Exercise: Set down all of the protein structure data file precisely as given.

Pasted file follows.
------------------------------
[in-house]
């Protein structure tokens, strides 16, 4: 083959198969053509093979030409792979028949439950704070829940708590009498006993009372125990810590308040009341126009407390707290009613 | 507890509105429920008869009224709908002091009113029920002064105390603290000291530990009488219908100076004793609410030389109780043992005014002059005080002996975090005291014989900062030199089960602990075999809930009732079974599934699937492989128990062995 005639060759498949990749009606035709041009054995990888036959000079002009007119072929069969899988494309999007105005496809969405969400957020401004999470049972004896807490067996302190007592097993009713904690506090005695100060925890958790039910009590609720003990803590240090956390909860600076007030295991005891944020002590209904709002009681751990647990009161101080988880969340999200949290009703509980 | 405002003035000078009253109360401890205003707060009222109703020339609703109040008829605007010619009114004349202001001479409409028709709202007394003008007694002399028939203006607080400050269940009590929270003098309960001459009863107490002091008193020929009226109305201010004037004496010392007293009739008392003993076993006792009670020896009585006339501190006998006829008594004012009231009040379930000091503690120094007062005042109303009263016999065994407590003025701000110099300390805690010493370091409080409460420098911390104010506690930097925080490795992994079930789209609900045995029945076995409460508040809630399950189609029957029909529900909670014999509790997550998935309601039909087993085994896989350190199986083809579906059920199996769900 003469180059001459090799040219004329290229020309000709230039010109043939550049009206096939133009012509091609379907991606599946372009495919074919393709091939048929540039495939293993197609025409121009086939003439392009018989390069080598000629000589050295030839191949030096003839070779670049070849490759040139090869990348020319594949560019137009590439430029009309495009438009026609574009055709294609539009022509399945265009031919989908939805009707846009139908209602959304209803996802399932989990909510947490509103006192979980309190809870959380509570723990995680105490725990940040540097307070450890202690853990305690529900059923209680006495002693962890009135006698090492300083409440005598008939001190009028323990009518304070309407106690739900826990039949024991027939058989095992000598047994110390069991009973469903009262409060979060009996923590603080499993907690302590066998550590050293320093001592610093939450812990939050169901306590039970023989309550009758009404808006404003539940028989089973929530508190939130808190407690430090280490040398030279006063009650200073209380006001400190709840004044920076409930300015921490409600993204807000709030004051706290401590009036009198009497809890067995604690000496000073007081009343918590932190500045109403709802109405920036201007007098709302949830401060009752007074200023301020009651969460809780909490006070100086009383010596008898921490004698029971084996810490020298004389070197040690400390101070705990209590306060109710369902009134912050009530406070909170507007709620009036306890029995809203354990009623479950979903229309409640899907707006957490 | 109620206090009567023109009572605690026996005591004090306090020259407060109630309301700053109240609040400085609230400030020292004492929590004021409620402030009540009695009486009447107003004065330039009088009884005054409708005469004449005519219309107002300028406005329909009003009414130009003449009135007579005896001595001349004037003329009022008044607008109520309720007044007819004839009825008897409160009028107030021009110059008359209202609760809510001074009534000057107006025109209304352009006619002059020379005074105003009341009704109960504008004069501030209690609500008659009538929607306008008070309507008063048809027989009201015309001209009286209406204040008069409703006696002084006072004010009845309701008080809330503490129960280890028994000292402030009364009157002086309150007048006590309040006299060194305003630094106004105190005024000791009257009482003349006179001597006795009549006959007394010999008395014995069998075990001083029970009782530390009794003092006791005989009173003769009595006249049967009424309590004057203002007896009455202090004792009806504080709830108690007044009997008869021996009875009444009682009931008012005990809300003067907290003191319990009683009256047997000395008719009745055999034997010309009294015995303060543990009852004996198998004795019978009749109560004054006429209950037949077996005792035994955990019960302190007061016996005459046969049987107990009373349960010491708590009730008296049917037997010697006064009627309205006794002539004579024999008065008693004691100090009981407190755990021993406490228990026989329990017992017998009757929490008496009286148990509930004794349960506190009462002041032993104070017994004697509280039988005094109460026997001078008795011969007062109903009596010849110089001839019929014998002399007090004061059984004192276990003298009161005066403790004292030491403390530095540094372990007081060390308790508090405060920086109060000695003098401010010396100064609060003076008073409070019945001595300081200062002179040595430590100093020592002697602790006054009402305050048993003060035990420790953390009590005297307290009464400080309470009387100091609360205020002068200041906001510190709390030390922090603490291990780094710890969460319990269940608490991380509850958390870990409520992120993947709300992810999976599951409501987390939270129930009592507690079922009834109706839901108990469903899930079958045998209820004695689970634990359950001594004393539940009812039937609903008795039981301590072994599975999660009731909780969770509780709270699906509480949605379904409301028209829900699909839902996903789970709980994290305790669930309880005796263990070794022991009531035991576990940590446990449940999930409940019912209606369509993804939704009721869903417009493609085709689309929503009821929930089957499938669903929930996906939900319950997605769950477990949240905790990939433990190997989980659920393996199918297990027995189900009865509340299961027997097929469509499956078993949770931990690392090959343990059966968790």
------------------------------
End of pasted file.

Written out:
[in-house]
């Protein structure tokens, strides 16, 4: 083959198969053509093979030409792979028949439950704070829940708590009498006993009372125990810590308040009341126009407390707290009613 | 507890509105429920008869009224709908002091009113029920002064105390603290000291530990009488219908100076004793609410030389109780043992005014002059005080002996975090005291014989900062030199089960602990075999809930009732079974599934699937492989128990062995 005639060759498949990749009606035709041009054995990888036959000079002009007119072929069969899988494309999007105005496809969405969400957020401004999470049972004896807490067996302190007592097993009713904690506090005695100060925890958790039910009590609720003990803590240090956390909860600076007030295991005891944020002590209904709002009681751990647990009161101080988880969340999200949290009703509980 | 405002003035000078009253109360401890205003707060009222109703020339609703109040008829605007010619009114004349202001001479409409028709709202007394003008007694002399028939203006607080400050269940009590929270003098309960001459009863107490002091008193020929009226109305201010004037004496010392007293009739008392003993076993006792009670020896009585006339501190006998006829008594004012009231009040379930000091503690120094007062005042109303009263016999065994407590003025701000110099300390805690010493370091409080409460420098911390104010506690930097925080490795992994079930789209609900045995029945076995409460508040809630399950189609029957029909529900909670014999509790997550998935309601039909087993085994896989350190199986083809579906059920199996769900 003469180059001459090799040219004329290229020309000709230039010109043939550049009206096939133009012509091609379907991606599946372009495919074919393709091939048929540039495939293993197609025409121009086939003439392009018989390069080598000629000589050295030839191949030096003839070779670049070849490759040139090869990348020319594949560019137009590439430029009309495009438009026609574009055709294609539009022509399945265009031919989908939805009707846009139908209602959304209803996802399932989990909510947490509103006192979980309190809870959380509570723990995680105490725990940040540097307070450890202690853990305690529900059923209680006495002693962890009135006698090492300083409440005598008939001190009028323990009518304070309407106690739900826990039949024991027939058989095992000598047994110390069991009973469903009262409060979060009996923590603080499993907690302590066998550590050293320093001592610093939450812990939050169901306590039970023989309550009758009404808006404003539940028989089973929530508190939130808190407690430090280490040398030279006063009650200073209380006001400190709840004044920076409930300015921490409600993204807000709030004051706290401590009036009198009497809890067995604690000496000073007081009343918590932190500045109403709802109405920036201007007098709302949830401060009752007074200023301020009651969460809780909490006070100086009383010596008898921490004698029971084996810490020298004389070197040690400390101070705990209590306060109710369902009134912050009530406070909170507007709620009036306890029995809203354990009623479950979903229309409640899907707006957490 | 109620206090009567023109009572605690026996005591004090306090020259407060109630309301700053109240609040400085609230400030020292004492929590004021409620402030009540009695009486009447107003004065330039009088009884005054409708005469004449005519219309107002300028406005329909009003009414130009003449009135007579005896001595001349004037003329009022008044607008109520309720007044007819004839009825008897409160009028107030021009110059008359209202609760809510001074009534000057107006025109209304352009006619002059020379005074105003009341009704109960504008004069501030209690609500008659009538929607306008008070309507008063048809027989009201015309001209009286209406204040008069409703006696002084006072004010009845309701008080809330503490129960280890028994000292402030009364009157002086309150007048006590309040006299060194305003630094106004105190005024000791009257009482003349006179001597006795009549006959007394010999008395014995069998075990001083029970009782530390009794003092006791005989009173003769009595006249049967009424309590004057203002007896009455202090004792009806504080709830108690007044009997008869021996009875009444009682009931008012005990809300003067907290003191319990009683009256047997000395008719009745055999034997010309009294015995303060543990009852004996198998004795019978009749109560004054006429209950037949077996005792035994955990019960302190007061016996005459046969049987107990009373349960010491708590009730008296049917037997010697006064009627309205006794002539004579024999008065008693004691100090009981407190755990021993406490228990026989329990017992017998009757929490008496009286148990509930004794349960506190009462002041032993104070017994004697509280039988005094109460026997001078008795011969007062109903009596010849110089001839019929014998002399007090004061059984004192276990003298009161005066403790004292030491403390530095540094372990007081060390308790508090405060920086109060000695003098401010010396100064609060003076008073409070019945001595300081200062002179040595430590100093020592002697602790006054009402305050048993003060035990420790953390009590005297307290009464400080309470009387100091609360205020002068200041906001510190709390030390922090603490291990780094710890969460319990269940608490991380509850958390870990409520992120993947709300992810999976599951409501987390939270129930009592507690079922009834109706839901108990469903899930079958045998209820004695689970634990359950001594004393539940009812039937609903008795039981301590072994599975999660009731909780969770509780709270699906509480949605379904409301028209829900699909839902996903789970709980994290305790669930309880005796263990070794022991009531035991576990940590446990449940999930409940019912209606369509993804939704009721869903417009493609085709689309929503009821929930089957499938669903929930996906939900319950997605769950477990949240905790990939433990190997989980659920393996199918297990027995189900009865509340299961027997097929469509499956078993949770931990690392090959343990059966968790």